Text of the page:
With just three weeks left before federal funds dry up and eviction moratoriums run out, details of New York’s expanded rent relief program have yet to materialize — and legislators are mulling taking action.
Landlords welcomed the news last week that Gov. Andrew Cuomo would ease restrictions to qualify for the state’s existing program, but so far, nothing has happened. A spokesperson for the governor previously said that a new executive order was expected last week, but has since stopped returning requests for comment. Some legislators have cast doubt on the idea that Cuomo could rewrite legislation via executive order, even with his extraordinary emergency powers.
According to sources, the state legislature and the governor are set to meet today to hash out a plan to use the funds by the end of the year.
The program was supposed to provide targeted help to tenants who qualified. Instead, more than half of the requests for relief were denied, which left $60 million in available federal funds unspent. The funds would be returned to the federal government if not disbursed by Dec. 30.
Brian Butry, a spokesperson for the Division of Homes and Community Renewal, which would be tasked with implementing the program, was also unable to provide details on the easing of requirements, but said efforts to expand the program had “not fallen by the wayside.”
The original legislation’s sponsor, state Sen. Brian Kavanagh, in May called the rent relief program a “modest beginning.” He declined to comment on Cuomo’s changes.
Meanwhile, unpaid rent is piling up, and there isn’t much that landlords and tenants can do.
One national survey of market-rate apartments found that a quarter of tenants did not pay any rent in December so far. Some landlords have expressed little confidence that they can make up unpaid rent via evictions, a lengthy process that has become more arduous during the pandemic. And even if a landlord were to evict a tenant, as few have been able to do, it’s not certain that a new, paying tenant would take the previous tenant’s place.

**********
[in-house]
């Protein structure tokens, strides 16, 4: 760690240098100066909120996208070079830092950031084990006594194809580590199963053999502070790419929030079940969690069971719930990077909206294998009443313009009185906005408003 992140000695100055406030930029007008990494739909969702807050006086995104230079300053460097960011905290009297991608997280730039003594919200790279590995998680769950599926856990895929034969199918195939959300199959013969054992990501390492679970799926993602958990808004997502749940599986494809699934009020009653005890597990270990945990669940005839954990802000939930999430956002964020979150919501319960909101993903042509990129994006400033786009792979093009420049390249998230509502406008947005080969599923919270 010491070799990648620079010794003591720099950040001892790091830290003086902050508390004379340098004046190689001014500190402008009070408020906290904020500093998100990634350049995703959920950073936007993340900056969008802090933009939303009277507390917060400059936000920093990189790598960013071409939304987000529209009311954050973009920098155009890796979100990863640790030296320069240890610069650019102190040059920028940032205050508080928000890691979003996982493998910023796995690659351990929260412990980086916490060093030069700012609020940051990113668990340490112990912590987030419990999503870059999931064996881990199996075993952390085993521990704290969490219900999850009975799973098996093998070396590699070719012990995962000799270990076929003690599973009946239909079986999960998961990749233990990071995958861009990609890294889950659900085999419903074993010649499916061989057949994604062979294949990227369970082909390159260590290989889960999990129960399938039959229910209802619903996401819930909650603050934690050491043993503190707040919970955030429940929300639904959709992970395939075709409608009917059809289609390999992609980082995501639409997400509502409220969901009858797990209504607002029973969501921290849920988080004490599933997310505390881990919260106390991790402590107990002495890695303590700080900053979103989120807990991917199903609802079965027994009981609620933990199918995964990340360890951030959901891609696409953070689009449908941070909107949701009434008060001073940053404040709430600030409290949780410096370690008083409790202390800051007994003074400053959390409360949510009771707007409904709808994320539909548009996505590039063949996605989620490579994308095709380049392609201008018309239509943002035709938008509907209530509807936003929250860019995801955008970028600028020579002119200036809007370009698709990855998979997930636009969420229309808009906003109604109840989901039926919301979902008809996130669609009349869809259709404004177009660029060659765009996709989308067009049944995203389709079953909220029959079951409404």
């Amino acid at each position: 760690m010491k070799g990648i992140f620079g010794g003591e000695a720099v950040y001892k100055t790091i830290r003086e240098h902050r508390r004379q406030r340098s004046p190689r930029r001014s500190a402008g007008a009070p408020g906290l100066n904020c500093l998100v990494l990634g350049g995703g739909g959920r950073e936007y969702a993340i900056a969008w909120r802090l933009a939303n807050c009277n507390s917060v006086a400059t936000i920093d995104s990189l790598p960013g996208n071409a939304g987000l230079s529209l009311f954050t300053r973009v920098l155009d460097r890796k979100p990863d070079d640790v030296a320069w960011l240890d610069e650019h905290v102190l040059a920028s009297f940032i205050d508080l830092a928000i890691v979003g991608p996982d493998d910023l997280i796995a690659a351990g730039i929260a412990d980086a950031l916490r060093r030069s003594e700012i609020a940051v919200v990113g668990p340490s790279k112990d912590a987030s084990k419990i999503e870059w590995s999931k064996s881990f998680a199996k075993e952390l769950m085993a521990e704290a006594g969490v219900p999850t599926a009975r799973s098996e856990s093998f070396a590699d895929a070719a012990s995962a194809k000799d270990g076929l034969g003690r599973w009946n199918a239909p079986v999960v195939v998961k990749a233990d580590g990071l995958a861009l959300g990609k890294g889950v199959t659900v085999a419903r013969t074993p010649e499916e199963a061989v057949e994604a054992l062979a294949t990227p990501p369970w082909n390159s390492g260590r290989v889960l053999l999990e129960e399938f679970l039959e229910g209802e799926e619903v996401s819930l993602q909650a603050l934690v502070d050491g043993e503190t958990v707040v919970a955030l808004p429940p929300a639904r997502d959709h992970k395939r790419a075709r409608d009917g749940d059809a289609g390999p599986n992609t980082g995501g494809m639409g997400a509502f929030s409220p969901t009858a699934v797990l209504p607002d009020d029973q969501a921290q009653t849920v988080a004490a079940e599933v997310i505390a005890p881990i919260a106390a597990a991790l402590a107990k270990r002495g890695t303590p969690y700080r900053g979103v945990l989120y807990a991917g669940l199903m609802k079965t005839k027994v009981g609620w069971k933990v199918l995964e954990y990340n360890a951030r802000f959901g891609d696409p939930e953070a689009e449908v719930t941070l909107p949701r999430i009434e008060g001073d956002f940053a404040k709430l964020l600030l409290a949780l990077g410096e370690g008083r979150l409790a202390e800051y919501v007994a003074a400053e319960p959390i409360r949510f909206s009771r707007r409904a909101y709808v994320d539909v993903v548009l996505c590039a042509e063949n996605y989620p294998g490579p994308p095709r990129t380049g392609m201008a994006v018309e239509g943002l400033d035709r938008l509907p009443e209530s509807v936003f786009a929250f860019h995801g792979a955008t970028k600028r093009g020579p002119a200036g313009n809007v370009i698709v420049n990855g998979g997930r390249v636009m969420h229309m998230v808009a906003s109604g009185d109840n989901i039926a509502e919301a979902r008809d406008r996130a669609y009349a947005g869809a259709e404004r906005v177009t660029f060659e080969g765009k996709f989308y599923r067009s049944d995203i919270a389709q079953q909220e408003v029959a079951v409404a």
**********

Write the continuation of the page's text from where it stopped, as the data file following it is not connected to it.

That could explain why eviction filings have been lower this year than in past years, even after it became possible to start the process. Between June and November 2020, there were 28,490 eviction filings, compared to a three-year average of 68,622 over the same period, according to an analysis by the Furman Center.
These are issues that Jaime Cain, coordinator of the Under One Roof coalition, is keenly attuned to. The landlord group formed last year to stave off a statewide rent cap, a signature legislative issue for Brooklyn state Sen. Julia Salazar.
It’s surprising, then, that the group met last month with Salazar, Assembly member Yuh-Line Niou and several tenant advocates in order to hash out differences and find common ground. (Other landlord groups were not present at the meeting.)
“We had a great discussion and yes, have some common discussion points,” Cain said, summing up the tone of the hour-long discussion, which took place over Zoom. The tenant advocates, which included landlord antagonist Cea Weaver, “understand the plight of the small business landlord,” Cain added.
While the discussion hardly amounts to an endorsement of Salazar’s legislation to cancel rent and provide means-tested relief, it is an indication of how high the stakes are for both landlords and tenants who are facing financial hardship.
Legislative sources say that the Senate is expected to take up the issue of evictions before the end of the year, when the current limits on evictions expire — and many expect action before Dec. 18. The Centers for Disease Control’s limits on evictions, enacted in September, expire at the end of the year, as does the applicability of New York’s Tenant Safe Harbor Act, which allows landlords to seek money judgments instead of evicting tenants, provided the resident can document financial hardship.
Two pieces of legislation are currently on the table: A bill sponsored by Kavanagh that would halt the execution of evictions until a specific date (in August, that date was Jan. 20), and one sponsored by state Sen. Zellnor Myrie that would put a moratorium on evictions for a full year after the end of New York’s state of emergency.
Myrie’s bill has 18 cosponsors in the Senate, while Kavanagh’s has 23, although neither has advanced since August. Without additional action from Cuomo, that could change.
“There is a unanimous consensus in the legislature that we must do something to make sure the moratorium is extended,” said Salazar. “What we want is more than just another short-term extension of what we feel is an inadequate moratorium.”